The Emma Gibbs Band played The Wetlands on Saturday night and wow! I must say I got a lot better an evening than I had anticipated. These guys are GOOD! They had this very Panic-esque feel to them but were rooted heavily in bluegrass, country and folk music. They weren't afraid to stretch things out a bit, but everything was very tight and every once in a while the jams would reach these hectic, intense moments where everyone melded into one buzzing sound - I couldn't help of thinking of Panic. But they are also, in many ways, the anti-Panic, different instrumentation, and Panic doesn't really play any bluegrass at all (nor do they cover the Beatles or Bob Dylan which is a travesty). David Blackmon is like the wormhole that connects the two universes and makes it all add up.
Blackmon was unbelievable. He is definitely a different person than
the pre-accident David Blackmon. He sat slouched in a chair for
the entire time and seemed to have this medicated expression on
his face. But when he played, if you close your eyes you could tell
no difference from the tall, erect fiddler in overalls. During a killer cover of Tangled Up In Blue, Blackmon took a solo and stood up for it... when he did it, there seemed to be some purpose to it, like it was the first time he had played standing up or something. I don't know, but that's just the gravity the solo seemed to take. He was also super-appreciative of the crowd whose down-and-dirty energy made up for it's lack of size. The whole band seemed to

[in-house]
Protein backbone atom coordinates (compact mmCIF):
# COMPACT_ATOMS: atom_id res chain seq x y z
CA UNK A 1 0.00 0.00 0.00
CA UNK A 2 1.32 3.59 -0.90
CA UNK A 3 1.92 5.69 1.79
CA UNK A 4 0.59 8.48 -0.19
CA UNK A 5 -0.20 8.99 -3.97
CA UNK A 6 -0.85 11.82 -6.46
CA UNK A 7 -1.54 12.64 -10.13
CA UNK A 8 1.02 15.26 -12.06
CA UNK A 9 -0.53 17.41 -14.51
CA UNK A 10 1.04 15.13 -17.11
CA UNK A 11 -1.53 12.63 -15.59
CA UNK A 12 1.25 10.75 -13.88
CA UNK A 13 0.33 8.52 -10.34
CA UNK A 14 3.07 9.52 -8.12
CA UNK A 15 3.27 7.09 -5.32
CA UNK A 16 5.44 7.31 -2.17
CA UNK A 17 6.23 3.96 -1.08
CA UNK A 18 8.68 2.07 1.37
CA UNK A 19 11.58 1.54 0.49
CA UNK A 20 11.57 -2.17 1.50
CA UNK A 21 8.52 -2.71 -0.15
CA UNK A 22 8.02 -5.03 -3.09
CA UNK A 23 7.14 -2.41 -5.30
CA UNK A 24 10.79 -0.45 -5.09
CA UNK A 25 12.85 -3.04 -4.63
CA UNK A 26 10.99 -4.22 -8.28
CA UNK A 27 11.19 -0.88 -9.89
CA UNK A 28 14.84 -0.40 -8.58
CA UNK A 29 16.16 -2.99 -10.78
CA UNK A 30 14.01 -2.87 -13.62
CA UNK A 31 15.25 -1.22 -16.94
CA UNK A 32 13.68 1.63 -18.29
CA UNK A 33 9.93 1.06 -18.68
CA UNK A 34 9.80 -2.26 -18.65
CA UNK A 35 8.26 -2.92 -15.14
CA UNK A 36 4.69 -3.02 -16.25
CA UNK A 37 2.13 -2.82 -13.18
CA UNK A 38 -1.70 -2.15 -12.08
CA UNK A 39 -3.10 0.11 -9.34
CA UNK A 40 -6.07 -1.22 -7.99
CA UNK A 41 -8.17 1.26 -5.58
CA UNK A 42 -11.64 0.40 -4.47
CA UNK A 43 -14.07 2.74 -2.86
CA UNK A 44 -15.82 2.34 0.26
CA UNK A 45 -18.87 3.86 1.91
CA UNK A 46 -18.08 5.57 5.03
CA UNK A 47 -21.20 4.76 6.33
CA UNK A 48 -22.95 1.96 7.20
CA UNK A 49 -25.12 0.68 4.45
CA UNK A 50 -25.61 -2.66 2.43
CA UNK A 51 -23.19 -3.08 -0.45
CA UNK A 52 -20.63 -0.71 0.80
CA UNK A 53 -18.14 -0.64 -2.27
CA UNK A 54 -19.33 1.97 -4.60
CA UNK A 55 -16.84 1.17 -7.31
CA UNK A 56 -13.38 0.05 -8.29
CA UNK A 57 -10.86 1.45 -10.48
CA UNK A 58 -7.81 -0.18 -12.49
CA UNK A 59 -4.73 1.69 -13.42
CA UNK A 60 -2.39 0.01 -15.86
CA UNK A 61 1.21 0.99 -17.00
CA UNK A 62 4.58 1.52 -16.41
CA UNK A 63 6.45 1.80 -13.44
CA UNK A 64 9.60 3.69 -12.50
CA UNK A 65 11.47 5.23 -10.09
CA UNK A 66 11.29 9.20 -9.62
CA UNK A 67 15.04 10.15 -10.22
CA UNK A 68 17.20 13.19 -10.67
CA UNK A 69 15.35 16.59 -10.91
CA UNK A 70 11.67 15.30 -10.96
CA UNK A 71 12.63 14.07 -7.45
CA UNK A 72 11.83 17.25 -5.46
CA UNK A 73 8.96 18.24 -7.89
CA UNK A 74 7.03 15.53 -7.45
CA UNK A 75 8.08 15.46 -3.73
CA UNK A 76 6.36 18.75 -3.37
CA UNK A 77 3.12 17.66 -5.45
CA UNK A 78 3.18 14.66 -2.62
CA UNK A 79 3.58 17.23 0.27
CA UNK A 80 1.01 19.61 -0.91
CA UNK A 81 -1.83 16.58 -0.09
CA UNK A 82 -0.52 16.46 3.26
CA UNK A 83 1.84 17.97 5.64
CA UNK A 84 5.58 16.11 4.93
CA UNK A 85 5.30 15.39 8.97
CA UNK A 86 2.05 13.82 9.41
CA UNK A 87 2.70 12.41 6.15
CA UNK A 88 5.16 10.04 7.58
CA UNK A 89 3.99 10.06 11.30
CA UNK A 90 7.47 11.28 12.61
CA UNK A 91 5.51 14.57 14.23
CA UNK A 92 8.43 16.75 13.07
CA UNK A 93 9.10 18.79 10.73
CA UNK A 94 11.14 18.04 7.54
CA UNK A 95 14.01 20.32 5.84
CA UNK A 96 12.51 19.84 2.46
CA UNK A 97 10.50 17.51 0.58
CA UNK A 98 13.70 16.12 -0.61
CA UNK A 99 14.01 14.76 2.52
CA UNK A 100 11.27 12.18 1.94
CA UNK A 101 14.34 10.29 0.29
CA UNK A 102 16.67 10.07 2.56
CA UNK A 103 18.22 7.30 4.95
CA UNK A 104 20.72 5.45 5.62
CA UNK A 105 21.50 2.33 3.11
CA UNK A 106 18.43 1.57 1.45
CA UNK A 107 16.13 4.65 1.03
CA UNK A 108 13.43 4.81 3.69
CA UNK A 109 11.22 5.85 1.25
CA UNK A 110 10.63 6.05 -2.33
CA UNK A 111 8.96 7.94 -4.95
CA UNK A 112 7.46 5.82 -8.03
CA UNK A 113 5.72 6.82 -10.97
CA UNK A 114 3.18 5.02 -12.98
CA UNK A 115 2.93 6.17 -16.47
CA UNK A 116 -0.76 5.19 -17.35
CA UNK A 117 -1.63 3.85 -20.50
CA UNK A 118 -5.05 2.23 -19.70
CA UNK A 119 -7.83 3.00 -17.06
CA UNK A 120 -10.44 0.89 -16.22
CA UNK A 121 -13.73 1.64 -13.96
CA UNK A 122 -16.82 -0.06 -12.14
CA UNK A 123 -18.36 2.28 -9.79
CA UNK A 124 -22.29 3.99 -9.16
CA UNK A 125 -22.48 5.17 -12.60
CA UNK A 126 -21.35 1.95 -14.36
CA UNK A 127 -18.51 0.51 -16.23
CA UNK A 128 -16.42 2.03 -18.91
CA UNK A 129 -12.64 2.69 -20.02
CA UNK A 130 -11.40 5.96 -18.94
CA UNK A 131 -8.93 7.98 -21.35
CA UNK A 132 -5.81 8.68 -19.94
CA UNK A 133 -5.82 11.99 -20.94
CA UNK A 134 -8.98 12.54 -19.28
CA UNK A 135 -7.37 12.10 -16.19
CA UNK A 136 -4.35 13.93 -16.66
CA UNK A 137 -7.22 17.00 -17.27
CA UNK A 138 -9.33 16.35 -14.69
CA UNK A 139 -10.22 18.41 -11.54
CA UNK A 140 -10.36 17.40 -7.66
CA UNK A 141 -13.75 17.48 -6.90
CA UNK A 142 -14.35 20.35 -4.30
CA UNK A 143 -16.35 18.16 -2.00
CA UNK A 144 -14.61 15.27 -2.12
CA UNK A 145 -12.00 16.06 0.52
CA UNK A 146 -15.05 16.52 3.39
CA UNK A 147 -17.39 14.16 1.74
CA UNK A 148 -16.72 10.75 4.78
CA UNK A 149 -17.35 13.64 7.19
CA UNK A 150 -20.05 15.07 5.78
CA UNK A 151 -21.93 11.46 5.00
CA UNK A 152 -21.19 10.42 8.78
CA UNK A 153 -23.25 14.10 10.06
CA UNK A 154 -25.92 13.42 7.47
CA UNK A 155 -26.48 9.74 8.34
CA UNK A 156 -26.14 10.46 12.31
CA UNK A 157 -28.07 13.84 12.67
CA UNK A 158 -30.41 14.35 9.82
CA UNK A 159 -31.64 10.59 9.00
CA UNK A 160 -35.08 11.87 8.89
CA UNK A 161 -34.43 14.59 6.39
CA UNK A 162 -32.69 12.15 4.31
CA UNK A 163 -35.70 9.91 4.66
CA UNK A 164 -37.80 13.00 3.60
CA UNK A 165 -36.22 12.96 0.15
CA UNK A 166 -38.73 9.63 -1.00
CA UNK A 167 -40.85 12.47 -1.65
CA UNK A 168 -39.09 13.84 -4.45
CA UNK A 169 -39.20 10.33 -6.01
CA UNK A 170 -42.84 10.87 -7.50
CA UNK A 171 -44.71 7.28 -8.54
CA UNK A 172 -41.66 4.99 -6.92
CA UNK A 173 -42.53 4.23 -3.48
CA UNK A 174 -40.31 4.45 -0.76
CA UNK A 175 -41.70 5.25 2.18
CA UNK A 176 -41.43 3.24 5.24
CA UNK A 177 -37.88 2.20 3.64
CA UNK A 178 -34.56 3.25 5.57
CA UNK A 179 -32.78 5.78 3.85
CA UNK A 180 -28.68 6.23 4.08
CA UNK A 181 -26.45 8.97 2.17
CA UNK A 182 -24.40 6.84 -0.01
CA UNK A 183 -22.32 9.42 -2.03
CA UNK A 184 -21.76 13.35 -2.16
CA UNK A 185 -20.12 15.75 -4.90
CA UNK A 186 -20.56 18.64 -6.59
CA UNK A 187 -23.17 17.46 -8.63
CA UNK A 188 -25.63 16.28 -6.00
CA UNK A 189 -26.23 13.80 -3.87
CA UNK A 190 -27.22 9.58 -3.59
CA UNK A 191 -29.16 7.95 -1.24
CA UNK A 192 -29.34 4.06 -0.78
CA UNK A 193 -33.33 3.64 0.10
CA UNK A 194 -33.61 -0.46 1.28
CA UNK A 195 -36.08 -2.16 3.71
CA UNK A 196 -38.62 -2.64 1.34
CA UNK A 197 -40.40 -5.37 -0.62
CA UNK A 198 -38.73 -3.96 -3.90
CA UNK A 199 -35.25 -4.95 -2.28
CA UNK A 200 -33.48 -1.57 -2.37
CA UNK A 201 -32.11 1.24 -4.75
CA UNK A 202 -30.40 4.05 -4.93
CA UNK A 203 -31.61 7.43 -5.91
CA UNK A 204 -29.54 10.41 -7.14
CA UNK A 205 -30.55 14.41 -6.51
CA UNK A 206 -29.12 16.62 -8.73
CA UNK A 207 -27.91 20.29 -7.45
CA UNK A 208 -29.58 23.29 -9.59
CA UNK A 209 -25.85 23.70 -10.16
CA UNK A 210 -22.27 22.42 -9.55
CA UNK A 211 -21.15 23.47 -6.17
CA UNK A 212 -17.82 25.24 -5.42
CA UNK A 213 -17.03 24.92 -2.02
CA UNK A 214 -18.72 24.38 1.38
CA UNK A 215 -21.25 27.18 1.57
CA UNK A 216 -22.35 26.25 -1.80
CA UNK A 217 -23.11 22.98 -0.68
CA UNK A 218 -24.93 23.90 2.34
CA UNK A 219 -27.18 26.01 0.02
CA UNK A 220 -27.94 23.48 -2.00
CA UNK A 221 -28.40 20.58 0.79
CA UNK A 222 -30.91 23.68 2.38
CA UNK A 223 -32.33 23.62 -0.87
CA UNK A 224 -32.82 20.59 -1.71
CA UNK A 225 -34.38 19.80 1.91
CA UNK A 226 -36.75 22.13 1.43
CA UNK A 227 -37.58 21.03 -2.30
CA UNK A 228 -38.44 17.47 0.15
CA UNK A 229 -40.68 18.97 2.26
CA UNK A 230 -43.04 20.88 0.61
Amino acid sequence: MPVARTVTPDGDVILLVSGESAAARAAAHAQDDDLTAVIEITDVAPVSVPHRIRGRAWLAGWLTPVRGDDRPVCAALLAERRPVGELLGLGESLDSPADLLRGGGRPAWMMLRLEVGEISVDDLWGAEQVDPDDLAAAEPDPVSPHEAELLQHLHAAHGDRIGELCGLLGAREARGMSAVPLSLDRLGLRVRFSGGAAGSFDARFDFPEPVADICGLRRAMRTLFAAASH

dig on the energy as if surprised that there was a crowd for this
type of music in New York City.
The rest of them were no slouches either. The frontman Will Straughan played mandolin, steel and trumpet of all things. The bass player Jeff Remsburg was very tight the entire time and showed his hand with his influences. He had no trouble flipping between traditional bluegrass playing, jazzy running bassline, moderately funky slapping and Paul McCartney impressions on the absoultely phenomenal Beatles
cover Rain. The lead guitarist Drew Cannon wasn't the typical axe-wielding frontman that many a jamband is rife with these days, but his solos were just fine. The drummer George Wallis and acoustic rhythm guitarist Richard Upchurch meshed well and were integral parts of the band. Individual talent aside, this band was all about chemistry and interaction.
I can only elaborate on the cover songs because those are the only
ones I can remember well enough. I'll just mention the I Know
You Rider which sort of exemplified everything that was good
about the band. I think they segued out of the previous song and
laid down a very respectable bluegrass version of this song (as
opposed to a Grateful Dead version). Each member got to solo
and did an adequate job with their 30 seconds. Blackmon then launched them into a completely full-band explosive jam
where each member twisted their playing into the mix at the perfect
level. It built up coherently and climaxed at just the right moment.
The only other recognizable cover song was Subterranean
Homesick Blues, another Dylan song, although I'm sure there was
some bluegrass covers in there somewhere. Let's face it, when
you see a band for the first time, it's hard not to judge them by the
cover songs they play. It's a window into their likes and their
influences and the aura with which they'd like to be perceived. Not
only that, but it's how they interpret these songs that will make the
surest impression. Along these guidelines, the Emma Gibbs Band
did a bang-up job of impressing at least this live music addict.
That's the view from here,
JamBase New York Correspondent
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